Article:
JP: Well, anything written through the eyes of a man takes more thought than something written through the eyes of a woman, so I suppose that makes writing about two men more difficult than writing about two women. But the same can be said for writing about a man and a woman together through the eyes of the man. I have a disturbing tendency to have my male point-of-view characters be stereotypical in some way until someone in my writing group yells at me for it. So it's the male side of the equation that trips me up.
You know what relationship I haven't yet tackled through a point-of-view character? The relationship of a parent to his or her child. Well, except for in a couple of horror stories, which probably says something right there.
JV: I've also noticed that several of your stories deal with the body being crippled somehow – either by disease or by extreme body modification as in “Captive Girl.” Is this a theme that particularly interests you?
JP: Oh, very much so. The idea of a body being limited, either by choice or by some kind of handicap, is something that fascinates me. And I know that sounds ghoulish. Believe me, I spent about ten minutes trying to figure out the best way to write that sentence, and I eventually just gave up and went with honesty. As a child, I was always grappling with the idea of what I'd have to do if I became handicapped in some way. I read Little House on the Prairie and tried to learn Braille in case I went blind like Mary Ingalls. I read Johnny Tremain and tried to learn to write left-handed in case something happened to my right hand. We won't even discuss my fascination with reading about the whole bondage culture … I couldn't really tell you why my brain has this fixation, but it's always been there.
When I write about it, I think it's important to try to do it right. For instance, when writing “The Last Stand of the Elephant Man,” I spent a while chatting with a disabled friend of mine online about the realities of living in a body that gets progressively more disabled with age. I wasn't interested in writing the Victorian ideal of the “noble cripple” when I wrote Merrick's story – I wanted to try to tap into the real frustration of having your body steadily betray you. So hopefully, I turned it into something more than an exercise in my own literary fetishes.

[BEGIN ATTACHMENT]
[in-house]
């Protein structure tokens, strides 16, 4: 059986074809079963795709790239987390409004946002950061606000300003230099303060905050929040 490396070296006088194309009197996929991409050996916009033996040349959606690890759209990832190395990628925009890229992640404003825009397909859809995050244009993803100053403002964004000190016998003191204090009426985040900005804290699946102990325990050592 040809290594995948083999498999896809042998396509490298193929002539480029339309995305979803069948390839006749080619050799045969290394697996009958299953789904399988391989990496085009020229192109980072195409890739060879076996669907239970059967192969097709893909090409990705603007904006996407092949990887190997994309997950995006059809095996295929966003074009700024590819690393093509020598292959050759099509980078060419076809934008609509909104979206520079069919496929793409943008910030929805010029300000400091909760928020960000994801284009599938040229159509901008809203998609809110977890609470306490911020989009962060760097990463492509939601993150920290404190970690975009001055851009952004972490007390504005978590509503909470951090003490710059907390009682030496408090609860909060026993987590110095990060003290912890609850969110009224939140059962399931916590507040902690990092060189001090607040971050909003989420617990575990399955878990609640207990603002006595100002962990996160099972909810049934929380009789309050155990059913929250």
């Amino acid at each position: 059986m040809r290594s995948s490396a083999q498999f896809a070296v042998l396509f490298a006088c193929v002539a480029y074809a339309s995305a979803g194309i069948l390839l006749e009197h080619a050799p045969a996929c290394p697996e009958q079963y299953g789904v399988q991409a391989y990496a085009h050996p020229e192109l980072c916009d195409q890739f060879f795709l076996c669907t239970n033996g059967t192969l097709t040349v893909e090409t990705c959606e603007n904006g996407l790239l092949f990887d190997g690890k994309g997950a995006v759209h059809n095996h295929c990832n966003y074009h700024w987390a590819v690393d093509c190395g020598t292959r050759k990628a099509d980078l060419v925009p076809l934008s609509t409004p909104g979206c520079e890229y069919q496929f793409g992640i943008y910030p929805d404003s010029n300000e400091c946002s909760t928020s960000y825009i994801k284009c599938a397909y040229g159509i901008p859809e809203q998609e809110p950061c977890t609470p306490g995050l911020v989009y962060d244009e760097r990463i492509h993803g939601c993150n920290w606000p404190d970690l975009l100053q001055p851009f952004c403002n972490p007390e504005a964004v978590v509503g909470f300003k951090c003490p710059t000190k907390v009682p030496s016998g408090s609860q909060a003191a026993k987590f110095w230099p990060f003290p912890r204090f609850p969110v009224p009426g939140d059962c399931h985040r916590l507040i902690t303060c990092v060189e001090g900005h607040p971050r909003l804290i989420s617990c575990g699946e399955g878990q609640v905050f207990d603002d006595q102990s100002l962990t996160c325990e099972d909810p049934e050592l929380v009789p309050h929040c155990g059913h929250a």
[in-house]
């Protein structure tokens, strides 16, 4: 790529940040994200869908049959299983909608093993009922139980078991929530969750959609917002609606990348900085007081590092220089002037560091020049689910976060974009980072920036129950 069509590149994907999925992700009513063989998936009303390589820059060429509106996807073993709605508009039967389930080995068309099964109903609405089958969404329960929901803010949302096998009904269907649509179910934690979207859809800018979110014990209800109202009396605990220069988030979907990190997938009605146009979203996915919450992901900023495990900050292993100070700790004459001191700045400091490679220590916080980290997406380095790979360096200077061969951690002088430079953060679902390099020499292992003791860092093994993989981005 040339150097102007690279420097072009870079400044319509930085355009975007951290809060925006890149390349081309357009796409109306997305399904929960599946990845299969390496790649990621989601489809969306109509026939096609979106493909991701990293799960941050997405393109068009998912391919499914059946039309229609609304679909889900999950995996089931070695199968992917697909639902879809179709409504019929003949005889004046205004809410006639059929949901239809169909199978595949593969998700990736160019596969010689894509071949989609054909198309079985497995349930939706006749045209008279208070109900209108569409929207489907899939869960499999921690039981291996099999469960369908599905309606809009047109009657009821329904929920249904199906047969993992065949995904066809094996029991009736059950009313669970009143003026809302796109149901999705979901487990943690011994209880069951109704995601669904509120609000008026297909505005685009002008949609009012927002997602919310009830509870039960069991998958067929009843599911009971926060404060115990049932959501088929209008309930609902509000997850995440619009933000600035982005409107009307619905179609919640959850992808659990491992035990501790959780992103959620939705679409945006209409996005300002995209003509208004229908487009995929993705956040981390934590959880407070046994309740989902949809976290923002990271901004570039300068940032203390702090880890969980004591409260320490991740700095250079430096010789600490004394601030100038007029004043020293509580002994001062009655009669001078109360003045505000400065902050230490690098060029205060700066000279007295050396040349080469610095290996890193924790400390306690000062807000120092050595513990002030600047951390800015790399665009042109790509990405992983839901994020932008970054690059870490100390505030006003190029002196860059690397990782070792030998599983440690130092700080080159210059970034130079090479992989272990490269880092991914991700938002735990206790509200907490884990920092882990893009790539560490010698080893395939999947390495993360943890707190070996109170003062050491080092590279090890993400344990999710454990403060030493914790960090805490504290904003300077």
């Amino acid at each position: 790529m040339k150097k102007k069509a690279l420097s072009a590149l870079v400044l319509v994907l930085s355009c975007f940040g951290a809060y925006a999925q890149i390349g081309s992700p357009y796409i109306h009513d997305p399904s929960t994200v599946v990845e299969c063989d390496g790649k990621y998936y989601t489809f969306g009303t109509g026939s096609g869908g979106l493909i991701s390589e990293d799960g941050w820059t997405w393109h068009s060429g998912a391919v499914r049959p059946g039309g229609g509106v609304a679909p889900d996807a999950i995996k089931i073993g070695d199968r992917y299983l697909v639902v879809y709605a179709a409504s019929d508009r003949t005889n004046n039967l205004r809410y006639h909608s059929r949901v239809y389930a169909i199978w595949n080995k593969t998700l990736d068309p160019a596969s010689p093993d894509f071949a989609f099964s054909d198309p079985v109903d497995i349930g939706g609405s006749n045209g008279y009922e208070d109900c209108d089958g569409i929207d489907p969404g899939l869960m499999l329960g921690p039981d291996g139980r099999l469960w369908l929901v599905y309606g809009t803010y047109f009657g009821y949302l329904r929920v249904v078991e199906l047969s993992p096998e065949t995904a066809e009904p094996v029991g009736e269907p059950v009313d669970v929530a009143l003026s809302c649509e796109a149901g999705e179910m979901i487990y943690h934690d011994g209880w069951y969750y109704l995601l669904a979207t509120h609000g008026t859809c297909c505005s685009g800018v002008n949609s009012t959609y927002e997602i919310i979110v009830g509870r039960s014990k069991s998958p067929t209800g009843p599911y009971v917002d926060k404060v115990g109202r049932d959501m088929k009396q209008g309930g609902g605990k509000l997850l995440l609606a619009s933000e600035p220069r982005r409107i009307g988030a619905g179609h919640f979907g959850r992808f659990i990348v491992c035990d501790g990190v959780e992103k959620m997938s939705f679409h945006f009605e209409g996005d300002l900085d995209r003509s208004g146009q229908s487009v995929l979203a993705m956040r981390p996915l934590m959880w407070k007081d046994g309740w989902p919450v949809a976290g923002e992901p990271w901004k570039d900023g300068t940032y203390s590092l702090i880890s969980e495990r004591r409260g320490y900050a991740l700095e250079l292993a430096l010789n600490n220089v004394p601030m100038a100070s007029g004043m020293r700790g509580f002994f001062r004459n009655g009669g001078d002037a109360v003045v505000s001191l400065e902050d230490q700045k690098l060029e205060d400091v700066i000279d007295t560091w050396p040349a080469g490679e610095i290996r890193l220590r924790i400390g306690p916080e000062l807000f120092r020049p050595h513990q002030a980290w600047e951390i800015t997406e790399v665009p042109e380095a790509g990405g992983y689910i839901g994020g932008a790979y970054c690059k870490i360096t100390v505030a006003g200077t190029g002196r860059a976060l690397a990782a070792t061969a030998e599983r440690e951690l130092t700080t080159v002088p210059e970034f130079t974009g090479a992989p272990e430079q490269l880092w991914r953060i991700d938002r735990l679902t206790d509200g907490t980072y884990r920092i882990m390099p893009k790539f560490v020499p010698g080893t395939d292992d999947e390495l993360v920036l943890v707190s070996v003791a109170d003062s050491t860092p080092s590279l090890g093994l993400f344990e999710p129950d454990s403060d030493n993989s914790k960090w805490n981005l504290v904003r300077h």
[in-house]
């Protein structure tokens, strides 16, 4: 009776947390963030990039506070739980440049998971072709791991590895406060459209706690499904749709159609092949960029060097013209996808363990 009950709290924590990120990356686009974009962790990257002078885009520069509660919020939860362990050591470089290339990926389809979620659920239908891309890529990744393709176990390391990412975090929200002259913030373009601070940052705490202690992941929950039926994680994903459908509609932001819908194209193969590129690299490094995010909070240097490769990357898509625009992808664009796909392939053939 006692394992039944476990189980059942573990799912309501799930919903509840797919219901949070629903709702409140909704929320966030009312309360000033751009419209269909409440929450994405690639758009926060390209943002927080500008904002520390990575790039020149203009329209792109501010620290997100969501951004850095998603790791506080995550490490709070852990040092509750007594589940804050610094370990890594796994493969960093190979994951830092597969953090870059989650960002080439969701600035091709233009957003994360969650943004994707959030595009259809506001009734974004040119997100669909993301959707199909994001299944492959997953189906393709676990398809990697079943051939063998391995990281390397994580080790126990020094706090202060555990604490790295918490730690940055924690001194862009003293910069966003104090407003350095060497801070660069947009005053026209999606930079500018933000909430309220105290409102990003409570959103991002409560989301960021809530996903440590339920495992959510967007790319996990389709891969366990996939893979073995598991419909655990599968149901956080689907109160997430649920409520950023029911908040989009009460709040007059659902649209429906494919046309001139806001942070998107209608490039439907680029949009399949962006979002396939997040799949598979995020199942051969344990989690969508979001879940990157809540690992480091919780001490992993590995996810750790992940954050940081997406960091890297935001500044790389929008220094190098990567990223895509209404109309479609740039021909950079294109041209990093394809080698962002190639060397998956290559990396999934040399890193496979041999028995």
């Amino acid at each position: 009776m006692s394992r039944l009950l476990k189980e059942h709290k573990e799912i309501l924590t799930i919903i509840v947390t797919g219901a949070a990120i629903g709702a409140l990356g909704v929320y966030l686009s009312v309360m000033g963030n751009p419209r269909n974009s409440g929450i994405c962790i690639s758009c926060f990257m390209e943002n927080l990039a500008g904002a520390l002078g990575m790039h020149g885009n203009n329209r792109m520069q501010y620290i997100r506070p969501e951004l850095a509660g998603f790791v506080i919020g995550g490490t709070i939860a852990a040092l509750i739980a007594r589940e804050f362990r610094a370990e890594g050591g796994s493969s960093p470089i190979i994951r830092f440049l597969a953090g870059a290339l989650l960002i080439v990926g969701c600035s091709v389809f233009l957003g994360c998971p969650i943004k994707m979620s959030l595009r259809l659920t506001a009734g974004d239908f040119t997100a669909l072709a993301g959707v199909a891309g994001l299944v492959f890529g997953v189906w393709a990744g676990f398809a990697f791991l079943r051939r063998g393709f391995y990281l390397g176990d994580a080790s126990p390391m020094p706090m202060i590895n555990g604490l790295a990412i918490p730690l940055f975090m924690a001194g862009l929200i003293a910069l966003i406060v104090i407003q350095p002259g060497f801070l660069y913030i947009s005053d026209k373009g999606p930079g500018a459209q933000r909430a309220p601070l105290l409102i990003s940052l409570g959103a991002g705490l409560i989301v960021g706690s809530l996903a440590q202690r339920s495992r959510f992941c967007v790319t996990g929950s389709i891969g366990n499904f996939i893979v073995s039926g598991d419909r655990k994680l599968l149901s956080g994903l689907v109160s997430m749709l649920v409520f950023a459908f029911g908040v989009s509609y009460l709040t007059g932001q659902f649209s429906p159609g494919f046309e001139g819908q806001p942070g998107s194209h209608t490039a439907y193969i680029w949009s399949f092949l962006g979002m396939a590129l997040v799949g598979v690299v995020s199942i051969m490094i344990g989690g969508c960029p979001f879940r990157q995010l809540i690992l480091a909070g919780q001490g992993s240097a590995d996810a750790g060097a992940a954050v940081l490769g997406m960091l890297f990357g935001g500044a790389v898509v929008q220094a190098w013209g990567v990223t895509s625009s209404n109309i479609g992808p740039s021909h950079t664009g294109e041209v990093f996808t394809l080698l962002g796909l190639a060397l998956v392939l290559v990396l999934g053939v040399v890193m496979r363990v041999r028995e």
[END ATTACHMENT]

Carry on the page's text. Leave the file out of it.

JV: And, of course, tell me a bit about Unwelcome Bodies!
JP: Certainly! For starters, it's the first thing I've published that has only my name on the cover, so that's exciting. It's got eight previously-published pieces and three new ones, and the stories all lean towards the “dark SF” side of the Force, although I did toss in what's probably my most positive published piece ever (“Last Bus”). I was really surprised when Apex approached me to do this, because I didn't think my career was nearly illustrious enough to merit something like this just yet, but they have this crazy belief in me, so who am I to question them? It'll be out on Feb. 29. I've even scheduled my first-ever signing. Now I have to figure out how to bribe people into showing up. I'm thinking cookies.
You can find Jennifer online at jenniferpelland.com. I highly recommend not only "Captive Girl", but "Mercytanks", "The Last Stand of the Elephant Man" and "For the Plague Thereof was Exceeding Great" – which focuses on American life after an untreatable form of AIDS becomes airborne.